As part of the launch party for The Charity Chip we held a charity auction for The House of Refuge, a local organization that helps the homeless. I auctioned off a personalized short story. Rebecca Harscher won the bid. I interviewed her to find inspiration for the character of the story (only inspiration NOT an exact likeness). Additionally, I chose two cards from The Storymatic deck (a deck of cards used to provide inspiration for stories) — Secret Meeting & Inconvenient Phobia. Based on a few tidbits from our interview and the cards from Storymatic, I put together this short story for Rebecca. Enjoy the story, and if you feel generous, please donate to The House of Refuge — http://houseofrefuge.org.
Beep. Beep. Beep. Becky backed the delivery truck up to the rear entrance of the funeral home and set the parking brake. Just the thought of this delivery made her chest tighten and she squeezed the steering wheel until her knuckles were white as funeral lilies. What is wrong with me today? You would think that after all this time I would get over this. She leaned her forehead against the steering wheel and closed her eyes. Just concentrate on the flowers. After a few moments the aroma of roses, orchids, and lilies calmed her. By mustering all of her willpower, she delivered the floral arrangements to the funeral home.
When she made it back to the truck, her breathing returned to normal and her hands no longer felt clammy and cold. She told herself that nothing worse could happen today, but before she could drive off, her phone vibrated. It was her ex-husband.
She stared at the phone for a moment wondering if she should answer. She hadn’t heard from him for over two years. You know he only wants money. But he could be in trouble again. Who’s going to help him if I don’t? A wave of unwarranted guilt washed over her. She sighed, and tapped the phone. “Hello Nate.”
“Hello Becky,” he replied. His voice seemed strained like he was having difficulty forcing the words from his mouth.
“I’m not giving you any money.”
“I’m not calling for money.”
“Then what do you want?”
“I need to speak to you in person.”
Becky took in a deep breath to firm her resolve. “I don’t think so.”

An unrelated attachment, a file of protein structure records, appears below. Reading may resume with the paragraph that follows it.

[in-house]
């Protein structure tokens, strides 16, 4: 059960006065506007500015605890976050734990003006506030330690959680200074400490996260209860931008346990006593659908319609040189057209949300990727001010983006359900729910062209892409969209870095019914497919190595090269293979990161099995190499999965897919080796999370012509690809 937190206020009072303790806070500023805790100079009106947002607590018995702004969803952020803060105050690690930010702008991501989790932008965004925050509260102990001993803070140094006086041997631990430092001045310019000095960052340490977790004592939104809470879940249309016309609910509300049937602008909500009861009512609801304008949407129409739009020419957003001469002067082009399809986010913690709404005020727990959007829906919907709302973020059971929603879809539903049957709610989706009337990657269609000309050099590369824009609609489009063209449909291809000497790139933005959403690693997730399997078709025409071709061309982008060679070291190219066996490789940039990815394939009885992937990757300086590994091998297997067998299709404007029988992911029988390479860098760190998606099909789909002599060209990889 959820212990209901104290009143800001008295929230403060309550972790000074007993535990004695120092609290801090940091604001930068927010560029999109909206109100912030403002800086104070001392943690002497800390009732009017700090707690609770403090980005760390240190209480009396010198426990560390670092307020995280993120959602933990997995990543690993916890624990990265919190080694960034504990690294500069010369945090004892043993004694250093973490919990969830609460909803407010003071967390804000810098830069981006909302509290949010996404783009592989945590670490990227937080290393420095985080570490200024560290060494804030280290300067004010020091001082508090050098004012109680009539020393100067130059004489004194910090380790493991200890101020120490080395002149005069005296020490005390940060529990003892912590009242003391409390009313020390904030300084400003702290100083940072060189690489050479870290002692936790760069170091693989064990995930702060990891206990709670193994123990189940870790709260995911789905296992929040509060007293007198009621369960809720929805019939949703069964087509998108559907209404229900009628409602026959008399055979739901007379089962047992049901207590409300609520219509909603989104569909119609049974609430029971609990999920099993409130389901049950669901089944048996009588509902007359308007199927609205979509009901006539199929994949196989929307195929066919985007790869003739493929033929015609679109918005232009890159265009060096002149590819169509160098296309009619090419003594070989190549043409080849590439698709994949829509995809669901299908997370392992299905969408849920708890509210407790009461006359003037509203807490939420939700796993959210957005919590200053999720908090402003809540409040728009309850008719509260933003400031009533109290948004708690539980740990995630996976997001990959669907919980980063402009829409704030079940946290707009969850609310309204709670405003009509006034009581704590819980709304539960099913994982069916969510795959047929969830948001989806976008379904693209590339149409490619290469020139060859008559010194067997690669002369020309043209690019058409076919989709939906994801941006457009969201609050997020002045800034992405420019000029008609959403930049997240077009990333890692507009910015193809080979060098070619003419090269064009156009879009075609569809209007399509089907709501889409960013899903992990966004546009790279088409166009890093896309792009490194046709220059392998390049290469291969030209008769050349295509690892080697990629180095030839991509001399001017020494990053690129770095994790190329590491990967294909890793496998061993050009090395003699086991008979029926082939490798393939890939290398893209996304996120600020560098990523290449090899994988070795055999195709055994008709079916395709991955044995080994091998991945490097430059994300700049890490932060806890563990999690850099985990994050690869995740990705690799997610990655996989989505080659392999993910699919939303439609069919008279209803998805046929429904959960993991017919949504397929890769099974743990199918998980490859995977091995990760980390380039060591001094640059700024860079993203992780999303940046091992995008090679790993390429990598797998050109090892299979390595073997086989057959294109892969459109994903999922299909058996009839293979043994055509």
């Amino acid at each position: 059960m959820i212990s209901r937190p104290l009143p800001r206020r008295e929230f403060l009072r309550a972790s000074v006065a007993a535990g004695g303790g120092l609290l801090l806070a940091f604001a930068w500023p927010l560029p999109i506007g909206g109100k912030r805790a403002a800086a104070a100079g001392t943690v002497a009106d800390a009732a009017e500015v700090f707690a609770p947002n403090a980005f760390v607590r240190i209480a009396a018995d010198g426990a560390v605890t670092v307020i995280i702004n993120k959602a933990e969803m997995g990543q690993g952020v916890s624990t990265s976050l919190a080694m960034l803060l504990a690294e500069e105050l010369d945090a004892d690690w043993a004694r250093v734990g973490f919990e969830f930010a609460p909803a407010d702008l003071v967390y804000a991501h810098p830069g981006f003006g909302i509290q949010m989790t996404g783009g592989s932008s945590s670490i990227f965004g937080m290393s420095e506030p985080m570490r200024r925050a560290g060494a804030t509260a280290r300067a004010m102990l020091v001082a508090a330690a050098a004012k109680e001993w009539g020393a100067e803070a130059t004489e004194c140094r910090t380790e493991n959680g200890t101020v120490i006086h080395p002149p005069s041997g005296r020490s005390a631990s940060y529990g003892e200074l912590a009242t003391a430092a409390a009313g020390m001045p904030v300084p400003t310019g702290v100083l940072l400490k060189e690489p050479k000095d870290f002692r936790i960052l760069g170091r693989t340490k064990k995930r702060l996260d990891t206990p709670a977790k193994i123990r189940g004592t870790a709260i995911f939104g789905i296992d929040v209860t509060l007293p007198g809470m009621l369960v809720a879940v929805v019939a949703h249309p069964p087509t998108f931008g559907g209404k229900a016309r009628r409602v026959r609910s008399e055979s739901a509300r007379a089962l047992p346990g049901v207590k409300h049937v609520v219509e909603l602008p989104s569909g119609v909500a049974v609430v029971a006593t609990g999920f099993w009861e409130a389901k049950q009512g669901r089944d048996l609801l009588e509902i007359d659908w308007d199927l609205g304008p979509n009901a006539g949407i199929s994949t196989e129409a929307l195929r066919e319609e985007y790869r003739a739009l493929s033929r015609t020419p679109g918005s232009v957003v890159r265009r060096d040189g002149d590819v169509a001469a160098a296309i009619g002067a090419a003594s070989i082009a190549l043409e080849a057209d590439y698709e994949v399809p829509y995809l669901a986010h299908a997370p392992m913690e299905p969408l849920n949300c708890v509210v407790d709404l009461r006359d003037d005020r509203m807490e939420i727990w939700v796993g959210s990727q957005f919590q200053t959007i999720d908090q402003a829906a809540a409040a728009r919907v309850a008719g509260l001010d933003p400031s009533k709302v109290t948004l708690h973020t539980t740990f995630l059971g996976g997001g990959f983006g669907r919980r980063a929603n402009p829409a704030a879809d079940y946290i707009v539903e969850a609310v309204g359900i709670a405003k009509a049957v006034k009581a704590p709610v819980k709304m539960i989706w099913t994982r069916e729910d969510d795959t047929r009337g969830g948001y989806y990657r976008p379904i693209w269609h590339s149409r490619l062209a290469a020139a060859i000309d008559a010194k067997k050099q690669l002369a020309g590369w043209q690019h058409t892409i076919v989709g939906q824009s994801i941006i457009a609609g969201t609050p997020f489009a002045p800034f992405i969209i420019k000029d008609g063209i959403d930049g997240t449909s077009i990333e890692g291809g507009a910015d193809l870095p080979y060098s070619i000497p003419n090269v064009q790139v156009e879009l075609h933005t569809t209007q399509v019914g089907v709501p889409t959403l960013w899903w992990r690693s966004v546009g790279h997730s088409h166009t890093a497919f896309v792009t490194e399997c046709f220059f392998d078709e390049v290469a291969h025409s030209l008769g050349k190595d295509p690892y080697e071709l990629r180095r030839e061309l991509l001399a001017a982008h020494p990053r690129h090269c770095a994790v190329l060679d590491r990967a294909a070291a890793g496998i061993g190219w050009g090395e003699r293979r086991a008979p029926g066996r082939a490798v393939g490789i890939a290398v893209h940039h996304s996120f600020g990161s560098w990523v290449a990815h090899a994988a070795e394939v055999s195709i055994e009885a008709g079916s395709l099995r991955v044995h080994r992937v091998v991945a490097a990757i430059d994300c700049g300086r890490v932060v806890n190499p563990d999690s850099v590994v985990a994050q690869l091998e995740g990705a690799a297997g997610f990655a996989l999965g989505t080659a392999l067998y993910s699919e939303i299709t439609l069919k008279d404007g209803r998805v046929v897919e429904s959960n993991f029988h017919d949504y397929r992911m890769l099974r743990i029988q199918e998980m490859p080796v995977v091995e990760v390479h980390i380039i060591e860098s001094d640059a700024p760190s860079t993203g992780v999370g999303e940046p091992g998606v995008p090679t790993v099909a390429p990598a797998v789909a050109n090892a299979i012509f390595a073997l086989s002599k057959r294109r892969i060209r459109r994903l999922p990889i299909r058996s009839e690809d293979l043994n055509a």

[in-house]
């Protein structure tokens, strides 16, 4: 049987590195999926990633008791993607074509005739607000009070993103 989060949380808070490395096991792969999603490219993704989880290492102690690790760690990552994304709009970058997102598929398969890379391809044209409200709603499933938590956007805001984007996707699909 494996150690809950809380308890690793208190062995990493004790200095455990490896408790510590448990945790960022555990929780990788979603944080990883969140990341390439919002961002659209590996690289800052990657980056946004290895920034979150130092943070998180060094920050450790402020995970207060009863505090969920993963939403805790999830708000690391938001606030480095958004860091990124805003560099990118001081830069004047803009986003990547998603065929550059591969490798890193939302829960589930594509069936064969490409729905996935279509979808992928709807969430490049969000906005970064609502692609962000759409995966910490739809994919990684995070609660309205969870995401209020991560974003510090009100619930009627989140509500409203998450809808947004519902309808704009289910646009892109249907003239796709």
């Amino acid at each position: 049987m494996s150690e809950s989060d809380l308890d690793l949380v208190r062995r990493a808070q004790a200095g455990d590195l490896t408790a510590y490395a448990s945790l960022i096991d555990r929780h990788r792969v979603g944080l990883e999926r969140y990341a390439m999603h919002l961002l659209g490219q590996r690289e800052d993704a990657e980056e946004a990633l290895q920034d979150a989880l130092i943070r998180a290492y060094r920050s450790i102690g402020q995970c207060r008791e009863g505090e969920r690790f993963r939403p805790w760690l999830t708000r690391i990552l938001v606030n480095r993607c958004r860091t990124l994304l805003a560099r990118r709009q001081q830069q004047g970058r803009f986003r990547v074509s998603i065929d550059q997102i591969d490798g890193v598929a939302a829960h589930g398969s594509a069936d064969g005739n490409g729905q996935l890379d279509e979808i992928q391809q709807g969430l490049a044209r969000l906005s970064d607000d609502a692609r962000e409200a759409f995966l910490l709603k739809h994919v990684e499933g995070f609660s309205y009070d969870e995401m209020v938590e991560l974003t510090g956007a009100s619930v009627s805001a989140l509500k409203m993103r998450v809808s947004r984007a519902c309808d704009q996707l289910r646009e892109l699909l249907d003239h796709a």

“It’s a matter of life and death.”
“Whose life and death?”
“Mine. But you have to promise that you won’t tell anyone.”
Becky clenched her teeth. For years she tried to save her ex-husband from himself, even after the divorce, but to no avail. But she still loved him and her heart ached when she thought of how much the man she once loved had suffered. “Okay. What time? Where?”
“Tonight. At your flower shop.”
The bell hanging on the front door jingled as the last customer left the store. Becky turned the sign in the door to “Closed” but didn’t lock the door. She looked up and down the street for her ex but didn’t see anyone.
She worried as she swept up all the dead flowers from the floor. What does he want this time? Matter of life and death? Just mentioning of the word death made her chest tighten and her hands clammy and cold. She frowned and bit her lip as she scooped up the dead petals and tossed them into the trash. When she turned around she was face to face with a man dressed in a black suit. “Whoa! You startled me,” she said as she clutched at her chest. “I didn’t hear you come in. Can I help you?”
The man gave her a thin, toothless smile. “I’m here to meet someone.”
“Meet someone? I’m about to lock up.” Becky looked the man over and her stomach crawled up her throat. “Are you a funeral director? A mortician? All you have to do is call our number and we deliver.” She could feel the necrophobia seizing her like some invisible boa constrictor tightening around her chest and making it hard for her to breathe.
“I prefer to do my work in person.”
Becky moved behind the counter hoping to regain a sense of security. “When’s the funeral and what would you like? I can show you some samples.” She pulled out a binder and plopped it on the counter.